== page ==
A walk through history: the AFP Museum
by rick olivares
I rectified an error. I visited the Armed Forces of the Philippines Museum in Camp Aguinaldo. It wasn’t until a couple of days ago when I wondered if we had our own military museum. I’ve been to the Intrepid Sea, Air & Space Museum in New York City, the Valley Forge National Historic Park in Pennsylvania, the Musee d’la Armee in Paris, and the Imperial War Museum in London.
Locally, I’ve been to the museum at Corregidor and the Aguinaldo shrine in Kawit, Cavite. So when I called Colonel Alfred Burgos of the Philippine Army to inquire if we had a military museum, imagine my surprise and elation upon learning we had not one but three — the AFP Museum, the Army Museum at Fort Bonifacio, and the Air Force Museum close to Terminal 3 of the Ninoy Aquino International Airport.
The AFP Museum will be celebrating its 20th year in November of this year. Located also in the same complex as the AFP Theater, the museum consists of two floors and the adjacent Kagitingan Park. The first floor is a run through the various eras of the development of the Philippine military while the upper floor exhibits displays on the four branches of the armed forces. Kagitingan Park is where one can find mothballed military vehicles and weapons dating from the post-World War II years to recent times.
Here are a few features that I liked from my visit:
The two letters of Mabini to Aguinaldo
The Sublime Paralytic, Apolinario Mabini, served as legal adviser and as Prime Minister to Aguinaldo. During the Philippine-American War, a pair of letters written by Mabini to Aguinaldo tell of the temperamental and controversial General Antonio Luna.
The first was dated February 28, 1899 where he related that Luna had renounced his position of Director of War Operations because Aguinaldo failed to penalize errant officials who refused to obey him.
The second, written a few days later on March 6, reported the abusive manner Luna where he issued a circular stating that he would execute anyone who refused to obey his orders. Mabini also disclosed that Luna had indeed shot someone in Bocaue, Bulacan without a hearing.
It should be noted that three months later, on the 5th of March, Luna and an aide would be assassinated in Cabanatuan.
There are also handwritten letters by Katipunan General Tomas Mascardo from requisitioning supplies to a request for a military burial for a fallen comrade.
The picture of Gregorio del Pilar and his men.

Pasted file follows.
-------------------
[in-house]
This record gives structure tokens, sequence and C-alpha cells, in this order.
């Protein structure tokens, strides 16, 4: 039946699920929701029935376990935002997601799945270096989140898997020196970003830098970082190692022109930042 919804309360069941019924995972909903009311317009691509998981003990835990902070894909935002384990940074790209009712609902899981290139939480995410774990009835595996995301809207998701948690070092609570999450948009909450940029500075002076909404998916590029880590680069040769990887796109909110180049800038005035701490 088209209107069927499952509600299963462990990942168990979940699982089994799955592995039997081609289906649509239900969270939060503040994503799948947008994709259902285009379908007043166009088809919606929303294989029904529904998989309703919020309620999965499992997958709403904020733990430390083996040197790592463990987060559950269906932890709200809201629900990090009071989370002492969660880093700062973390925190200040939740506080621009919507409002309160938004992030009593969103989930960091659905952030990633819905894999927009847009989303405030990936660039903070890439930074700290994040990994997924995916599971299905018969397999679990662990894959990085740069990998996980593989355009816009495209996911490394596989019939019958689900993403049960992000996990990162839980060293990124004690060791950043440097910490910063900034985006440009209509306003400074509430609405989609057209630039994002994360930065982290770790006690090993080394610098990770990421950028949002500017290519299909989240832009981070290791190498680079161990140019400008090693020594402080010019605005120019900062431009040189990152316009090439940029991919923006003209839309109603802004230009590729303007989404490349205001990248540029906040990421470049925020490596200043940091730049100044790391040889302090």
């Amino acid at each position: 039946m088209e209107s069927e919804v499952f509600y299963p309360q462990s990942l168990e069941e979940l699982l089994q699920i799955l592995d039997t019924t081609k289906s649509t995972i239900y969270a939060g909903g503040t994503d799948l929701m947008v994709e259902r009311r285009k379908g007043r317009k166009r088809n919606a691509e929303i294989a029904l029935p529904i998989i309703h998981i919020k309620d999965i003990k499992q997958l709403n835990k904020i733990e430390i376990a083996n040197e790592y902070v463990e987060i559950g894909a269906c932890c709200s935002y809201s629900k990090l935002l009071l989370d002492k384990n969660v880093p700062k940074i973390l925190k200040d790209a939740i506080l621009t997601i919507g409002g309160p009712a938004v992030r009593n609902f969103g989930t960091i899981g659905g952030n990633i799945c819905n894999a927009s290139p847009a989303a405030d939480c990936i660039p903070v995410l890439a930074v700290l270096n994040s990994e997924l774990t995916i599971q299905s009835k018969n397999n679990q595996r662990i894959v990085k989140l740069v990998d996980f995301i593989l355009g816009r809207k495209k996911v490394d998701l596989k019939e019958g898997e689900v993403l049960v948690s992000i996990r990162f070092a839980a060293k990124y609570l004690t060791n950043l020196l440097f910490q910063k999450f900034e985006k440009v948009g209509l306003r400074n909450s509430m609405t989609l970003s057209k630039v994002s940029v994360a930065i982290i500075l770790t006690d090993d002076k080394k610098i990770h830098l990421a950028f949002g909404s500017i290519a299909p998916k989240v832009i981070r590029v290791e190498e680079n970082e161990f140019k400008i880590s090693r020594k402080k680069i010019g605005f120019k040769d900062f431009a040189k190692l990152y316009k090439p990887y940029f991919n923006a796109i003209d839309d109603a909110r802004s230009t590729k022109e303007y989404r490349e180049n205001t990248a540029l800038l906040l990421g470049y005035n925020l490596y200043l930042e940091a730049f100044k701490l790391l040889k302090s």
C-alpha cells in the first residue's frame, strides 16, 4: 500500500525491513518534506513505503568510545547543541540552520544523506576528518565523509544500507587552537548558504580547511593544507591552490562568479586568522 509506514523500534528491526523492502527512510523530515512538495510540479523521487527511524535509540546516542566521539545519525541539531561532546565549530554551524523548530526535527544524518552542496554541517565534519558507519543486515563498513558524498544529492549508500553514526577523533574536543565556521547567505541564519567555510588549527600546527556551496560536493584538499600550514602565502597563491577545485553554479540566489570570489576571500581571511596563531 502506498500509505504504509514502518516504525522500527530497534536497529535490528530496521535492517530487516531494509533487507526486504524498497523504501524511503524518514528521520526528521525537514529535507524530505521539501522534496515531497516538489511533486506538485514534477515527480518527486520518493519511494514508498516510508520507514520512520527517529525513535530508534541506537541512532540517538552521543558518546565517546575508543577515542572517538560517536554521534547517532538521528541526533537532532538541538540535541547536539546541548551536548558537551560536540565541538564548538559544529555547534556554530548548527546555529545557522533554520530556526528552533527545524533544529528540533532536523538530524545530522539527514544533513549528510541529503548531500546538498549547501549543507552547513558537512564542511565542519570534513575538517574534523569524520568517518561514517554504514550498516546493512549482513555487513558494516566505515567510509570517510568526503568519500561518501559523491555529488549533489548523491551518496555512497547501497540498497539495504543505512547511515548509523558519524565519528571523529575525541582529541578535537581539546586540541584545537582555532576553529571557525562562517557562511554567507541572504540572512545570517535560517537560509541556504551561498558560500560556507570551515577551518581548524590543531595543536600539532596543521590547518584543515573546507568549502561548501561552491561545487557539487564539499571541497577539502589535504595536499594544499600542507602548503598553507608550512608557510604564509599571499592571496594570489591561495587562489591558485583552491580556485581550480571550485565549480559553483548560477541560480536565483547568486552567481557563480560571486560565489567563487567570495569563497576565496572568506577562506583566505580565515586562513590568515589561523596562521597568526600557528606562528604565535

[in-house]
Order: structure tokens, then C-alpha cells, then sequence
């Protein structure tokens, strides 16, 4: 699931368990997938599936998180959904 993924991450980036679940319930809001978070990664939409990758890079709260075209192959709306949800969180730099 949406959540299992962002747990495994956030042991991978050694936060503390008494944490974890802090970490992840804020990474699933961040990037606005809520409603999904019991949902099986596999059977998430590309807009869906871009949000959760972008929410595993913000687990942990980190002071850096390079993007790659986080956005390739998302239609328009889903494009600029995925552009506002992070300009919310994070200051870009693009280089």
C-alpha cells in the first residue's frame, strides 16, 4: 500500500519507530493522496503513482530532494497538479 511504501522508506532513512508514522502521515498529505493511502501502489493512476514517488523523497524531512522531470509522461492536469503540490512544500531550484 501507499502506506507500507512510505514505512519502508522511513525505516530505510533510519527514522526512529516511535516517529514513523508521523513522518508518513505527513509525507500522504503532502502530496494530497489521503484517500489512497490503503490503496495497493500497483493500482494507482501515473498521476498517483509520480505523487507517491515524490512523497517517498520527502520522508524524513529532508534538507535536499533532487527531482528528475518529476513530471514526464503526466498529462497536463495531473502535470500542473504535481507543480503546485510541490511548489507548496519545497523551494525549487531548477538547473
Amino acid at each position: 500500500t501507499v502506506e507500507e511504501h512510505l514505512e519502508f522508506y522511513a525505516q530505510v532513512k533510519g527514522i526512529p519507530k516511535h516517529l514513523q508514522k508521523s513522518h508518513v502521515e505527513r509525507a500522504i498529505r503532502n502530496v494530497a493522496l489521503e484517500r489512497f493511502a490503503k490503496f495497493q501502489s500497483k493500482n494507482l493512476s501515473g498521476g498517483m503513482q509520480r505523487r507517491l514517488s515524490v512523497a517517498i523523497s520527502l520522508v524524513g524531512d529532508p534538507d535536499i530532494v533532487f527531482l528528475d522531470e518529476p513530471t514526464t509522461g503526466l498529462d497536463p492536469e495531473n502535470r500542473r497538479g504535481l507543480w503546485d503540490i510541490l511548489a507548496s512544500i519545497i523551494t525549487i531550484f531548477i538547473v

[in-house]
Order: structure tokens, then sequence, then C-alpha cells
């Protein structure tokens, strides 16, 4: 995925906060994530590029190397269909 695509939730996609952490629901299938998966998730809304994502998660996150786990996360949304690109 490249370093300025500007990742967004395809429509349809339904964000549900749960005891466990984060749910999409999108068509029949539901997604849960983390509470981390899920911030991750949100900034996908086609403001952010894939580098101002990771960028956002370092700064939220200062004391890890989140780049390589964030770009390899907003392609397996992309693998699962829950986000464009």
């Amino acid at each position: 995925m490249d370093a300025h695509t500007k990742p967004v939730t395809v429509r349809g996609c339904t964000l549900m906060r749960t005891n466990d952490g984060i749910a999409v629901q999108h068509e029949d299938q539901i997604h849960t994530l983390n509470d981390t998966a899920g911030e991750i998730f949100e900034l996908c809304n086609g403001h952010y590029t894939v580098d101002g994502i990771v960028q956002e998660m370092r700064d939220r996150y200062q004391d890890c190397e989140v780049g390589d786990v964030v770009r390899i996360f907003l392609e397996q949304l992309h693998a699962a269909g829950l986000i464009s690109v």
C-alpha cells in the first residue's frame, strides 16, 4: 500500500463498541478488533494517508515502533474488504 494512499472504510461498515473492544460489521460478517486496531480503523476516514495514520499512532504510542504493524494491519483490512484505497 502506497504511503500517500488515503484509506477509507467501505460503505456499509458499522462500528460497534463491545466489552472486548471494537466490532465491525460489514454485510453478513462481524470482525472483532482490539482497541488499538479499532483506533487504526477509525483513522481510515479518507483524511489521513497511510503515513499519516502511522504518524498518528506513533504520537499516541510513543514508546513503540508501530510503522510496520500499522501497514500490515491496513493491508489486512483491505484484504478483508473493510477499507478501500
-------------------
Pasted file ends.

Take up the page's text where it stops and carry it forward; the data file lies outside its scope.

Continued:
It is a powerful picture where the boy general and his men, grim looks and all, posed for a photo. The picture doesn’t have a caption that says where the picture was taken. Were these men the ones he took up with him to Tirad Pass? And in the lower right of the photo is a young boy with a rifle. Was he the troop mascot? Or back then did we also employ boy soldiers?
If only dead men could tell their tales.
The Wall of Heroes.
On this wall are the pictures and stories of 40 men all who were awarded the Medal of Valor for bravery of the highest order. Among the decorated men are Lt. Commander Jesus Villamor who during the initial Japanese attack on the Philippines went up to the skies and shot down an enemy fighter despite the overwhelming odds.
There are the stories of men like marine private Nestor Acero, army captain Hilario Estrella, and Lt. Bartolome Bacarro to name a few who fought overwhelming odds to save fellow soldiers or to fight their way out of ambushes. Some like Army private Ian Paquit paid the ultimate sacrifice and were awarded posthumously.
The one controversial addition here is the late former president Ferdinand Marcos. If you look at his medals he is more bemedalled than even American hero Audie Murphy. The controversy began when the strongman’s former army commanders said that he never participated in those encounters or battles for which he was supposedly awarded a medal. Furthermore, American researchers also found no mention of his name in any orders of battle.
Remember Erlinda and the British Bren Gun Carrier.
During the Battle of Bataan, United States Armed Forces in the Far East (USAFFE) units commandeered the British vehicle bound for Hong Kong when war broke out in the Philippines. The slogan of “Remember Erlinda” spurred on defenders after a Filipina woman named “Erlinda” was murdered and raped by invading Japanese soldiers.
The particular exhibit depicts USAFFE soldiers in positions of hardship while even using their helmets to cook food and rice. The slogan is scrawled in the carrier.
The Battling Bastards of Bataan
A whole wall is dedicated to the USAFFE men who held off the Japanese long enough to upset their timetable for the conquest of East Asia.
Original wartime newspapers.
There are several newspapers all throughout the museum from the Mulig Pagsilag newspaper that reported on the 13th anniversary celebration of the death of Jose Rizal to the pro-Japanese propaganda newspaper The Sunday Tribune that recounted the various military disasters of the allies to the Sun Telegraph that announced the end of World War II following Japan’s surrender.
What I wish the museum curator would add are interactive exhibits that also make use of video, sound effects or sound bytes from key people in history. Maybe even the playing of war documentaries pertinent to our history. It is an incredible walk through history but I wish there's more. The museum could use more material on the revolts against Spanish rule and the Katipunan.
It might not be as impressive as the exhibits in other war museums that I’ve been to in the United States or Europe but I had a great time at the AFP Museum. It was a most enjoyable and made me feel proud of my country.
The AFP Museum is open from Monday to Saturday from 9am-6pm. Entrance is free.